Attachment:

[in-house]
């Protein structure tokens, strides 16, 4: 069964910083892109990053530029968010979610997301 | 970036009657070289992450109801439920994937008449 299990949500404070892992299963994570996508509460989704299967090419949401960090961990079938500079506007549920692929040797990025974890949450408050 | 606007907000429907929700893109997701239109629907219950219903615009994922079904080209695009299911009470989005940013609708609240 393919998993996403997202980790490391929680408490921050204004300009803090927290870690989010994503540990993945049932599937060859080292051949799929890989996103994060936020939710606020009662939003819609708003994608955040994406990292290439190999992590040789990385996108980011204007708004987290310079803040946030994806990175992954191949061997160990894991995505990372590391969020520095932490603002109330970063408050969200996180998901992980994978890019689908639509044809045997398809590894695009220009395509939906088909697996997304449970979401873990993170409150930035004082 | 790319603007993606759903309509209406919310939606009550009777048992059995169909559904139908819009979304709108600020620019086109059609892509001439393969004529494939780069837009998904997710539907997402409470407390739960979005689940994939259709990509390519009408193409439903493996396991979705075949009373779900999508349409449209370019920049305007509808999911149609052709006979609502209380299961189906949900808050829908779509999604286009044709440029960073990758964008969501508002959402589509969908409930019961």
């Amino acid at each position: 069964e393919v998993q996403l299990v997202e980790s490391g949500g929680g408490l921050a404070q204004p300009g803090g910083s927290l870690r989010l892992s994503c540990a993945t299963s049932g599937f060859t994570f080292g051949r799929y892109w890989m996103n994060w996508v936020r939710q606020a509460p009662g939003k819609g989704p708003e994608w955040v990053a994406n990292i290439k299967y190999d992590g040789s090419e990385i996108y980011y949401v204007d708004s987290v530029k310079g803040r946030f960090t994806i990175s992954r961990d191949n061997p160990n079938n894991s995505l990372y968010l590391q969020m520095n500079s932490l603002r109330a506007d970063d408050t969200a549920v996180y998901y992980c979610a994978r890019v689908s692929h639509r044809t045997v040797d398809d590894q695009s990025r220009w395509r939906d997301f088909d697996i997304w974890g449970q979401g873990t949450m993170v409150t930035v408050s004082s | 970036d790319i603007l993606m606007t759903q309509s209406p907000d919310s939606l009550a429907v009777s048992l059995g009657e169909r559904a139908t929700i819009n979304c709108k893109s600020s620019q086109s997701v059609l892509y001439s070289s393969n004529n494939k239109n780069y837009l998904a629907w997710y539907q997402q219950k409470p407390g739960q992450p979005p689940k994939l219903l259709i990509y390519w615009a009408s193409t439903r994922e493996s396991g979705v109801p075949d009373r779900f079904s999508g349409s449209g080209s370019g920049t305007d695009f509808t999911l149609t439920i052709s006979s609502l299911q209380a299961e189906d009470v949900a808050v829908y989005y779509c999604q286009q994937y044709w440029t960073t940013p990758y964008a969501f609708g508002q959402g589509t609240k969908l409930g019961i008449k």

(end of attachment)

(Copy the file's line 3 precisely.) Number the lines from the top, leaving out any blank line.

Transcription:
């Amino acid at each position: 069964e393919v998993q996403l299990v997202e980790s490391g949500g929680g408490l921050a404070q204004p300009g803090g910083s927290l870690r989010l892992s994503c540990a993945t299963s049932g599937f060859t994570f080292g051949r799929y892109w890989m996103n994060w996508v936020r939710q606020a509460p009662g939003k819609g989704p708003e994608w955040v990053a994406n990292i290439k299967y190999d992590g040789s090419e990385i996108y980011y949401v204007d708004s987290v530029k310079g803040r946030f960090t994806i990175s992954r961990d191949n061997p160990n079938n894991s995505l990372y968010l590391q969020m520095n500079s932490l603002r109330a506007d970063d408050t969200a549920v996180y998901y992980c979610a994978r890019v689908s692929h639509r044809t045997v040797d398809d590894q695009s990025r220009w395509r939906d997301f088909d697996i997304w974890g449970q979401g873990t949450m993170v409150t930035v408050s004082s | 970036d790319i603007l993606m606007t759903q309509s209406p907000d919310s939606l009550a429907v009777s048992l059995g009657e169909r559904a139908t929700i819009n979304c709108k893109s600020s620019q086109s997701v059609l892509y001439s070289s393969n004529n494939k239109n780069y837009l998904a629907w997710y539907q997402q219950k409470p407390g739960q992450p979005p689940k994939l219903l259709i990509y390519w615009a009408s193409t439903r994922e493996s396991g979705v109801p075949d009373r779900f079904s999508g349409s449209g080209s370019g920049t305007d695009f509808t999911l149609t439920i052709s006979s609502l299911q209380a299961e189906d009470v949900a808050v829908y989005y779509c999604q286009q994937y044709w440029t960073t940013p990758y964008a969501f609708g508002q959402g589509t609240k969908l409930g019961i008449k």